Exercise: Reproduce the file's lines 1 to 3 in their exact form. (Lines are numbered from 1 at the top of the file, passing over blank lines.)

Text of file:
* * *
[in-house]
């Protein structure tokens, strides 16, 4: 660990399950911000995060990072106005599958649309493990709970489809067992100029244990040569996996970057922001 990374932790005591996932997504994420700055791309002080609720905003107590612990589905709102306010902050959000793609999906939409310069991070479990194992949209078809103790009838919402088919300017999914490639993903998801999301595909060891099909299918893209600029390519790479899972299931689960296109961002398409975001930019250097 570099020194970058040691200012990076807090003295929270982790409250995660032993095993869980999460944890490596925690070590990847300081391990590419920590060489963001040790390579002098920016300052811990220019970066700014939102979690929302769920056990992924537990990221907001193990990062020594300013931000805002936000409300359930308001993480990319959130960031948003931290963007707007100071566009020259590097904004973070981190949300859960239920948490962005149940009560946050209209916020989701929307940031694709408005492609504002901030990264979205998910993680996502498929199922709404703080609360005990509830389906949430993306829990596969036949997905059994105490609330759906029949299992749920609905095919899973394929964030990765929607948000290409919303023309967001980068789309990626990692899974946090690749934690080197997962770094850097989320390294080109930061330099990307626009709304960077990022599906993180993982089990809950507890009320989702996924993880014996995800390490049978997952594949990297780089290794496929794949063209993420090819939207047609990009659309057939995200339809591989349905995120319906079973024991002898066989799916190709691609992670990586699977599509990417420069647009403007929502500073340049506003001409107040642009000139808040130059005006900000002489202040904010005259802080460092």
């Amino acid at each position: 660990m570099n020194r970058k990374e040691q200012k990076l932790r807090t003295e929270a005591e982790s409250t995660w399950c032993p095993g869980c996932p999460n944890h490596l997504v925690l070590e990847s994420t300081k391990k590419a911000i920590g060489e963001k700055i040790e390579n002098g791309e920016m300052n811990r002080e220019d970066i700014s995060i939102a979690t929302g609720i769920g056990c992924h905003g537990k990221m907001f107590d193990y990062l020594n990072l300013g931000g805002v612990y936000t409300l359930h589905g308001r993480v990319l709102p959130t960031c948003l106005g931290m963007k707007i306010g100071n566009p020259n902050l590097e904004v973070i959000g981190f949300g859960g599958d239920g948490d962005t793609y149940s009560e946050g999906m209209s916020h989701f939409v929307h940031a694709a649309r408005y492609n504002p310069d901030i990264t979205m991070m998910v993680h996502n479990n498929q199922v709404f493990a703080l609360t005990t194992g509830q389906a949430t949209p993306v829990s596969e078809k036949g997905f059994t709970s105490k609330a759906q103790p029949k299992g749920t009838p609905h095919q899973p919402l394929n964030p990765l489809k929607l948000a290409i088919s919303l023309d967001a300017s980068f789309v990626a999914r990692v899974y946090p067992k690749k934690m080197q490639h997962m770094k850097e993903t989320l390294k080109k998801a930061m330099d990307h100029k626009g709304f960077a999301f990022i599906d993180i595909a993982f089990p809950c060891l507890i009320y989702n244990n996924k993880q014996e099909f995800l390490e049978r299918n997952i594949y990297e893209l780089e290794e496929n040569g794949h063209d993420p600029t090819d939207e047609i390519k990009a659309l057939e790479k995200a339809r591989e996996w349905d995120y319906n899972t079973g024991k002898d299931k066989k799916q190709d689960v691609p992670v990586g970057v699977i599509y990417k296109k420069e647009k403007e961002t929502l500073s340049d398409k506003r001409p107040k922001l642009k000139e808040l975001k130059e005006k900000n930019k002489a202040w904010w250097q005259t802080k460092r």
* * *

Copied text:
[in-house]
């Protein structure tokens, strides 16, 4: 660990399950911000995060990072106005599958649309493990709970489809067992100029244990040569996996970057922001 990374932790005591996932997504994420700055791309002080609720905003107590612990589905709102306010902050959000793609999906939409310069991070479990194992949209078809103790009838919402088919300017999914490639993903998801999301595909060891099909299918893209600029390519790479899972299931689960296109961002398409975001930019250097 570099020194970058040691200012990076807090003295929270982790409250995660032993095993869980999460944890490596925690070590990847300081391990590419920590060489963001040790390579002098920016300052811990220019970066700014939102979690929302769920056990992924537990990221907001193990990062020594300013931000805002936000409300359930308001993480990319959130960031948003931290963007707007100071566009020259590097904004973070981190949300859960239920948490962005149940009560946050209209916020989701929307940031694709408005492609504002901030990264979205998910993680996502498929199922709404703080609360005990509830389906949430993306829990596969036949997905059994105490609330759906029949299992749920609905095919899973394929964030990765929607948000290409919303023309967001980068789309990626990692899974946090690749934690080197997962770094850097989320390294080109930061330099990307626009709304960077990022599906993180993982089990809950507890009320989702996924993880014996995800390490049978997952594949990297780089290794496929794949063209993420090819939207047609990009659309057939995200339809591989349905995120319906079973024991002898066989799916190709691609992670990586699977599509990417420069647009403007929502500073340049506003001409107040642009000139808040130059005006900000002489202040904010005259802080460092």
């Amino acid at each position: 660990m570099n020194r970058k990374e040691q200012k990076l932790r807090t003295e929270a005591e982790s409250t995660w399950c032993p095993g869980c996932p999460n944890h490596l997504v925690l070590e990847s994420t300081k391990k590419a911000i920590g060489e963001k700055i040790e390579n002098g791309e920016m300052n811990r002080e220019d970066i700014s995060i939102a979690t929302g609720i769920g056990c992924h905003g537990k990221m907001f107590d193990y990062l020594n990072l300013g931000g805002v612990y936000t409300l359930h589905g308001r993480v990319l709102p959130t960031c948003l106005g931290m963007k707007i306010g100071n566009p020259n902050l590097e904004v973070i959000g981190f949300g859960g599958d239920g948490d962005t793609y149940s009560e946050g999906m209209s916020h989701f939409v929307h940031a694709a649309r408005y492609n504002p310069d901030i990264t979205m991070m998910v993680h996502n479990n498929q199922v709404f493990a703080l609360t005990t194992g509830q389906a949430t949209p993306v829990s596969e078809k036949g997905f059994t709970s105490k609330a759906q103790p029949k299992g749920t009838p609905h095919q899973p919402l394929n964030p990765l489809k929607l948000a290409i088919s919303l023309d967001a300017s980068f789309v990626a999914r990692v899974y946090p067992k690749k934690m080197q490639h997962m770094k850097e993903t989320l390294k080109k998801a930061m330099d990307h100029k626009g709304f960077a999301f990022i599906d993180i595909a993982f089990p809950c060891l507890i009320y989702n244990n996924k993880q014996e099909f995800l390490e049978r299918n997952i594949y990297e893209l780089e290794e496929n040569g794949h063209d993420p600029t090819d939207e047609i390519k990009a659309l057939e790479k995200a339809r591989e996996w349905d995120y319906n899972t079973g024991k002898d299931k066989k799916q190709d689960v691609p992670v990586g970057v699977i599509y990417k296109k420069e647009k403007e961002t929502l500073s340049d398409k506003r001409p107040k922001l642009k000139e808040l975001k130059e005006k900000n930019k002489a202040w904010w250097q005259t802080k460092r």